Tracking the enemy

Updated on: Dec 06, 2021

Coronavirus and DNA, virus mutation. New variant and strain of SARS CoV 2. Microscopic view. 3D rendering | Photo Credit: Gilnature

India’s genome sequencing project needs to pick up pace, so that new variants can be anticipated

India’s SARS-CoV-2 genome sequence programme is moving forward at a languid pace. In December 2020, India decided to form a consortium of ten laboratories which would collect 5 per cent of the positive cases and decode the genome. The launch of the Indian SARS-CoV-2 Genomics Consortium (INSACOG) was, rather inexplicably, delayed — a good nine months after the disease-breezed across India’s borders. Other countries started earlier — for example, the US formed a similar consortium as early as May 2020. Genome sequencing, or reading what genetic material the virus is made up of, is important mainly from the perspective of catching the mutants early enough — in a way, it is like knowing what new weapons the enemy is arming himself with. A modelling study, funded by a California-based biotechnology company called Illumina, whose findings were revealed in a medRxiv preprint (non peer-reviewed paper) showed that sequencing 5 per cent of the positive cases would be enough to detect new variants. The number has become a global benchmark. To meet the 5 per cent target, India should have by now sequenced 1.25 lakh samples, or at least one lakh, if you ignore the early cases. Against this, by the first week of May, INSACOG members had sequenced “about 20,000”.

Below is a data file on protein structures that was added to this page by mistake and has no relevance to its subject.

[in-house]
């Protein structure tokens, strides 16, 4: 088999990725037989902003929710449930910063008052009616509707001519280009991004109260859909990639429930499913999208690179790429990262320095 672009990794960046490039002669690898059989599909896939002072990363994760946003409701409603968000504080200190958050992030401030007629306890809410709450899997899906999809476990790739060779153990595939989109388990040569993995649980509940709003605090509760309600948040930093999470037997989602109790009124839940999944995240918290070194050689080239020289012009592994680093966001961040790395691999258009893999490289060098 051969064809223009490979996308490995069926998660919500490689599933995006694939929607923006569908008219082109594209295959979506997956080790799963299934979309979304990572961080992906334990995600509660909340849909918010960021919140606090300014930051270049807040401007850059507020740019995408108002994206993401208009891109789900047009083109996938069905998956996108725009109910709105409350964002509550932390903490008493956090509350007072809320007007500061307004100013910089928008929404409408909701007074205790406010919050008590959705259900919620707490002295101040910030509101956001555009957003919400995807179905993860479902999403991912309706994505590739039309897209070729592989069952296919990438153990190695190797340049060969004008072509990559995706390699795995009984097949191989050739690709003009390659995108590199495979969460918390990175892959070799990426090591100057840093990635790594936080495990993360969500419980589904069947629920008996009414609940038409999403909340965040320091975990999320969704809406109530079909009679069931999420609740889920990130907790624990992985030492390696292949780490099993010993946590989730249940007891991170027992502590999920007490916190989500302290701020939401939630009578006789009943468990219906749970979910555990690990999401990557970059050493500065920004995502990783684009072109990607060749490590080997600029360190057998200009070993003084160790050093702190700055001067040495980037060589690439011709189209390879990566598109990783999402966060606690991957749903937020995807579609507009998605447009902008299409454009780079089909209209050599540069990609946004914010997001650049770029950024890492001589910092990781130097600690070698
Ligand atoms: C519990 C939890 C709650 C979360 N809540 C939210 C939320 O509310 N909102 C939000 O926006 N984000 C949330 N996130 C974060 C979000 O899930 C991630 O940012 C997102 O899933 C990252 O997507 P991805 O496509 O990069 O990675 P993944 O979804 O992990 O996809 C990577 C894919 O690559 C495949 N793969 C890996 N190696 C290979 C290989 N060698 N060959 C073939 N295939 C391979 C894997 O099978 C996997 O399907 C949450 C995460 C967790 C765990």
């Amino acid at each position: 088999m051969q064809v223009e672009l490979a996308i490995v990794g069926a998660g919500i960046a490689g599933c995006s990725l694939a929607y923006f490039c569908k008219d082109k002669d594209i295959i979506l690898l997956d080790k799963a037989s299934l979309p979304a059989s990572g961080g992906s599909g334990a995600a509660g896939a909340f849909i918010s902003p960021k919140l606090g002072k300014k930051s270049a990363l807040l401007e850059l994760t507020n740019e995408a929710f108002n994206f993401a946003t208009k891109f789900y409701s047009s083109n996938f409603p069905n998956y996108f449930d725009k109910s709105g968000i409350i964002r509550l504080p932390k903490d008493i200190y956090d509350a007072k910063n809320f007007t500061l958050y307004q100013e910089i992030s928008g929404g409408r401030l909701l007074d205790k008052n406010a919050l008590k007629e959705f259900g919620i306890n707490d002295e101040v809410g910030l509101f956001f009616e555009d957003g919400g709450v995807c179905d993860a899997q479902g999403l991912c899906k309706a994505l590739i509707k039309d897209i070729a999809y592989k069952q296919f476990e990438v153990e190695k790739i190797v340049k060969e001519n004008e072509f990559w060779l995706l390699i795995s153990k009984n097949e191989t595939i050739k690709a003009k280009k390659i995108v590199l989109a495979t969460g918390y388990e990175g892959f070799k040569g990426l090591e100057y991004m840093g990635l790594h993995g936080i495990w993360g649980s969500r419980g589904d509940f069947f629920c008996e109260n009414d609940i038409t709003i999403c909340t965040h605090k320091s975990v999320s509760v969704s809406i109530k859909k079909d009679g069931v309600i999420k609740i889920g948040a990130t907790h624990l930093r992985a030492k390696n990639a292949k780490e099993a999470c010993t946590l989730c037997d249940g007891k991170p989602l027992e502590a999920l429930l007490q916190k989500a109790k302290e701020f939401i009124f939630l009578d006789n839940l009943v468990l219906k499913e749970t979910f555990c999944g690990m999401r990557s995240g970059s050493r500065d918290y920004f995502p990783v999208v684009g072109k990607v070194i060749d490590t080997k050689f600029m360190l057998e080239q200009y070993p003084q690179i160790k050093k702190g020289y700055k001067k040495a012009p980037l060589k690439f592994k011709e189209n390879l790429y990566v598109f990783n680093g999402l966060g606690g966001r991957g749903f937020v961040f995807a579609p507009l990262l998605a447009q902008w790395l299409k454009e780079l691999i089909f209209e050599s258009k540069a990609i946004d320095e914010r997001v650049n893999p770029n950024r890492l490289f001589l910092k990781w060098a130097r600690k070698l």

The best argument that one might advance here is that the other countries haven’t fared much better. Only the UK and Japan have crossed the 5 per cent mark; others are just about where India is, including the US, which started much earlier. But this argument does not help anyone. The issues are the same all over — funding and collection of samples from healthcare providers who test patients for Covid-19 infections. In India, the ₹70 crore allocated to INSACOG (against the promised ₹100 crore) is by an order of magnitude less than what the other countries are spending on the sequencing. But funding does not appear to be a deal-breaker in India.

A bigger issue, as elsewhere, seems to be procuring 5 per cent of the positive cases from healthcare providers. For these clinics, already bushwhacked by growing workload, the additional task of collecting samples of 5 per cent of the positive cases, in a truly random way, preserving them and transporting them to the nearest INSACOG lab appears to be daunting. However, the job has got to be done to prevent thousands of deaths. It is truly disconcerting to learn that in times as dreadful as these red-tapism is still rampant. Insiders say that labs are unable to import crucial items needed for sequencing because of the Atmanirbhar Bharat rule that says that for purchases under ₹200 crore, you shall buy locally. This issue should be sorted out. India has a responsibility to ramp up sequencing and share the genomes with the global genome repository, GISAID, for, who knows, a variant that escapes undetected might trigger yet another wave.

Published on May 30, 2021
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